There are few brands that follow through on their founding mission like Glory Skincare. But when Founder Alisia Ford saw a gap in the market for products created for and by the unique skincare needs of women of color, she built her brand and hasn't stopped since.
The customer-centric community was built upon like-minded individuals with a passion for inclusive self-care, and it grew with Ford's passion for quality products. All products on the beauty commerce site prioritize women of color with a selection of products carefully curated by dermatologists and even chemists with specialties in skin of color.
Ford even works closely with psychiatrists to understand the very deep connection skin has on our mental health. Glory Skincare is her brainchild, but this is her story.
Storytelling is a big part of Glory Skincare as a brand. What is the story you hope to tell with it?
Glory is a brand that prioritizes women of color — our voices, our health, our lives —in order to create a larger beauty culture that is inclusive of every woman. Our product selection is chosen by dermatologists and chemists who specialize in skin of color. Plus, we work with psychiatrists who understand the deep connection between skin and mental health.
At Glory, we hope to create a space and community for women of color to prioritize their wellbeing so that we can all live well, feel well, and glow.
We believe that skincare should be created based on what women really want, not what some marketing executive decides for us. Our community informs what we make because they tell us what they need. Their thoughts, their needs, and their dreams are the real power behind our brand.
What has been your biggest challenge and highlight as a business owner?
The biggest challenge initially was building capital, as I was bootstrapping Glory. The highlight was that despite a global pandemic, we were able to raise investment funds.
Around that same time, we were also featured on Beyonce.com. It was quite a highlight in such a short time of kickstarting my business.
How much does coming from a marginalized community play into the way you conduct business on a day-to-day basis?
I saw a gap in the market for people like me, who were likely facing the same issues I did when trying to find clean products for my skin.
When it's clear that brands do not put women with melanin-rich skin at the forefront of product development, women of color are more likely to fall back on word-of-mouth for trusted product recommendations.
My goal with Glory is to carve out a safe space for women of color. On a day-to-day basis, that means being conscious of the types of images we use on our website and social media, being mindful of who and where we source products from and eventually developing clean products that women of color are actually looking for.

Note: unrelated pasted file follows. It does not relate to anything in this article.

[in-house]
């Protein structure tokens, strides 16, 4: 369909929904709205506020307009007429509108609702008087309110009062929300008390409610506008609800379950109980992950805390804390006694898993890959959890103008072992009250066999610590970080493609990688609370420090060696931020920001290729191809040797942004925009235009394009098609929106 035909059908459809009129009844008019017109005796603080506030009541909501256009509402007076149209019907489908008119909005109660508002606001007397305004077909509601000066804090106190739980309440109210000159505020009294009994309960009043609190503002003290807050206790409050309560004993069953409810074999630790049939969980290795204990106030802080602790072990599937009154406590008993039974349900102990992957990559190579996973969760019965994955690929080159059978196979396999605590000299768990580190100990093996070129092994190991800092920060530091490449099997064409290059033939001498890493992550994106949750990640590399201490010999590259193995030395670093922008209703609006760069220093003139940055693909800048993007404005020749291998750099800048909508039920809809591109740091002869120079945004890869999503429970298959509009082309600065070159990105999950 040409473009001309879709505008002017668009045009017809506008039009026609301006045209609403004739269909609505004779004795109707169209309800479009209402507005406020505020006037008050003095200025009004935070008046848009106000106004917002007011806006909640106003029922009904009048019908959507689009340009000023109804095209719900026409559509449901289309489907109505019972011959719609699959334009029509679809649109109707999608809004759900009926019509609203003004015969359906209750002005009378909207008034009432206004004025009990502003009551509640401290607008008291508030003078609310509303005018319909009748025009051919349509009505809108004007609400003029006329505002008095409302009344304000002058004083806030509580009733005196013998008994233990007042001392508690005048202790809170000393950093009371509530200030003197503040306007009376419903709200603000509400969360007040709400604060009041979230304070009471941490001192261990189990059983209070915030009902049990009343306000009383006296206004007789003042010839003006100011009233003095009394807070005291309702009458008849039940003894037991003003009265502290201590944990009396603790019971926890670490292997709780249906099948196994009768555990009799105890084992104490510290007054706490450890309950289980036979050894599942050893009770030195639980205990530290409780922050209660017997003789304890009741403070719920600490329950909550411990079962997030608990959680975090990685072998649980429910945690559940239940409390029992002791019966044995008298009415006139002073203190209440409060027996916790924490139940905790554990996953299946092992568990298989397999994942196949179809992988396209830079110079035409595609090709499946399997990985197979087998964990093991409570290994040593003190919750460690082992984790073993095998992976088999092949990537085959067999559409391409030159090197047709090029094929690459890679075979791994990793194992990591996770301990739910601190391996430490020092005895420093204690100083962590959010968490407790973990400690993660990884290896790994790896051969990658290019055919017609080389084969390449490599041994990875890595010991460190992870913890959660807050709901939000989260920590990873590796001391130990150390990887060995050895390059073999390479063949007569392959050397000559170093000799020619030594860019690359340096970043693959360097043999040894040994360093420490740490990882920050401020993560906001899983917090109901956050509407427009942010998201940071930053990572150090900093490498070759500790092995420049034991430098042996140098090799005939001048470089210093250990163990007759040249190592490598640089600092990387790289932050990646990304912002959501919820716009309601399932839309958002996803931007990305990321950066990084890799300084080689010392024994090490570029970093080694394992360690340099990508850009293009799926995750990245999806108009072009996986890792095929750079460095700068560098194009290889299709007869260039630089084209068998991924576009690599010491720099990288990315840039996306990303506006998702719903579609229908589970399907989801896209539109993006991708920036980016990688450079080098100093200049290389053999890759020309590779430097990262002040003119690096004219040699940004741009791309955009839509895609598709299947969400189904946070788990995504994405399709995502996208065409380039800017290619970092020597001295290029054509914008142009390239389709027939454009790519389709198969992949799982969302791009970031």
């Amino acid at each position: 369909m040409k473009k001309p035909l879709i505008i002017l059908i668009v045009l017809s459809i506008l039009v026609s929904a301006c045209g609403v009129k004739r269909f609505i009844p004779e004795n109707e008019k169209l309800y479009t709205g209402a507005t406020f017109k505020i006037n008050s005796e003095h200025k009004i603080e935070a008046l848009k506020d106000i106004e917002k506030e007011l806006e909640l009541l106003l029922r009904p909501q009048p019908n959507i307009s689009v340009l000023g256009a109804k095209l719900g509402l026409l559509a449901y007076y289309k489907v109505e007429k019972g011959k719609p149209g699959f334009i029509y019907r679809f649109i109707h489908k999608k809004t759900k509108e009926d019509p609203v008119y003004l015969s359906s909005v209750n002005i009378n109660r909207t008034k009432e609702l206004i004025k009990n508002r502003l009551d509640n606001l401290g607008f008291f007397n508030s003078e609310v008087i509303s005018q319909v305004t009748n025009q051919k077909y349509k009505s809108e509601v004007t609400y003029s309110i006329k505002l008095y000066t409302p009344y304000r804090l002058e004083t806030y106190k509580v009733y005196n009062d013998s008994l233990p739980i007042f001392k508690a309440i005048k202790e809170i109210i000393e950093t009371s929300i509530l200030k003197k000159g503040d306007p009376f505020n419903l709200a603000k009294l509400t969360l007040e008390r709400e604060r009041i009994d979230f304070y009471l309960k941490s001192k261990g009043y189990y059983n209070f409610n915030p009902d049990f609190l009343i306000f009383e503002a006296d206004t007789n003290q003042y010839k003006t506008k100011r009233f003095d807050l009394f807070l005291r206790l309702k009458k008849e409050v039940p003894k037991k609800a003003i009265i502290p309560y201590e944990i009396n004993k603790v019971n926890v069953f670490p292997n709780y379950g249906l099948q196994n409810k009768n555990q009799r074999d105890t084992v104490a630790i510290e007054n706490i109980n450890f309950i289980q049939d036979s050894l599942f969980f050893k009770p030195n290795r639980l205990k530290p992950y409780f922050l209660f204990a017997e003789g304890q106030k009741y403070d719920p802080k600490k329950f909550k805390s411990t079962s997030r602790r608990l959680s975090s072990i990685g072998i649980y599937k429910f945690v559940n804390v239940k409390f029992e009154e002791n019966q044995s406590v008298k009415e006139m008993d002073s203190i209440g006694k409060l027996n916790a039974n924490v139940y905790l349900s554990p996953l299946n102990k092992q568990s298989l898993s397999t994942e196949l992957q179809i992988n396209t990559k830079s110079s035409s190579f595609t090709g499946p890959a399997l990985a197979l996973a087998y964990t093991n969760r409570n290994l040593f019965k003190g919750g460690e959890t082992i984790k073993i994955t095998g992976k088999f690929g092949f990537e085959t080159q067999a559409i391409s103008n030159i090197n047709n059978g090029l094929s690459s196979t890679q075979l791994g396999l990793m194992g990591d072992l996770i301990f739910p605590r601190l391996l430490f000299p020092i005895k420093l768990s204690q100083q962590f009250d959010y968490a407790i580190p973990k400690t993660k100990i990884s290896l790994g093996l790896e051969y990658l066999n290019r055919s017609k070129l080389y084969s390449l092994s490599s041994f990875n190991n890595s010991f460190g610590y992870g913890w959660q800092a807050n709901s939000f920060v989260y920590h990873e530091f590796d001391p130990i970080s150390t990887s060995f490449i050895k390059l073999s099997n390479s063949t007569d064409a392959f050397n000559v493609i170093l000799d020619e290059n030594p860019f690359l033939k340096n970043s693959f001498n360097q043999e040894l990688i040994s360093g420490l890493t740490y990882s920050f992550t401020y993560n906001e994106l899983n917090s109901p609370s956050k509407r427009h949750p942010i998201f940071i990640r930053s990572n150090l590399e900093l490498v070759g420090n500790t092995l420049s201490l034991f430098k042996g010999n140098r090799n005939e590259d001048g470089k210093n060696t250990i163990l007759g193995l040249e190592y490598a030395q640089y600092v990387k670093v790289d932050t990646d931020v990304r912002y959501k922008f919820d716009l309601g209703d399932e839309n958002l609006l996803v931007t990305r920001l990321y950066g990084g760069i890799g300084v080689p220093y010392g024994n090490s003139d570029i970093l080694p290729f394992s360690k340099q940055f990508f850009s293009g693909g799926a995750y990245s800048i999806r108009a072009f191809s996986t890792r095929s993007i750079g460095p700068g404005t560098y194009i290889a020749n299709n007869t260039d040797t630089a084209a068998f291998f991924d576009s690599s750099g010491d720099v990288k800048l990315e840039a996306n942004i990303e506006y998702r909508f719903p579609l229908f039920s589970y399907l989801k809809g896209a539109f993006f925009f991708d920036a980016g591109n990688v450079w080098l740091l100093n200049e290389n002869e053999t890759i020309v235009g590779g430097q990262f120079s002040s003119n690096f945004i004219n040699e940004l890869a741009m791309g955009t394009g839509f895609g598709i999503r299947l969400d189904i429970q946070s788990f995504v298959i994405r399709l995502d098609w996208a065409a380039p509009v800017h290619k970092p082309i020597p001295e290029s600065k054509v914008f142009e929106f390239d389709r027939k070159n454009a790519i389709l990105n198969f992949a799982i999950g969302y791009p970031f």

We're like the girlfriend next door who you know you can trust because we're in the same boat!
How do you feel social media and community building within it has changed the way you do business?
Our foundation is built on our community and being customer-centric, so we use social media and other platforms to communicate.
We really appreciate all the various ways we can interact and engage with our Glory community!
What advice do you give to budding entrepreneurs from minority backgrounds?
There is no better time than the present to build your business. Historically, leading consumer brands and startups started in times of financial uncertainty and market instability.
So, I say to my fellow budding entrepreneurs, keep going after your dreams. What I've learned thus far, is the team you build is so important, and it can truly make or break your business.
What can we expect from the future of Glory Skincare?
We are currently in product development, and we plan to launch our own line of skincare products in 2021.
What are your favorite accounts to follow on social media?
I love to use social media as a tool to inspire and be inspired, so following women, leaders, and self-care that allow me to stay in that space really helps. Some accounts I love are: @damarislewis, @25_bwb, @kelawalker, @dream_casa, and @chillhouse
Tell us a book you'd recommend.
I'd highly recommend adding "More Than Enough" by Elaine Welteroth to your reading list!
What charities do you support?
Currently, I serve on the board of directors for the Period Movement. But I am also in full support of Union Rescue Mission and The Alexandria House.
What is the item in your closet you wear the most?
I have a pair of lounge pants that I practically live in! I'm wearing them right now, actually.
What is on your nightstand?
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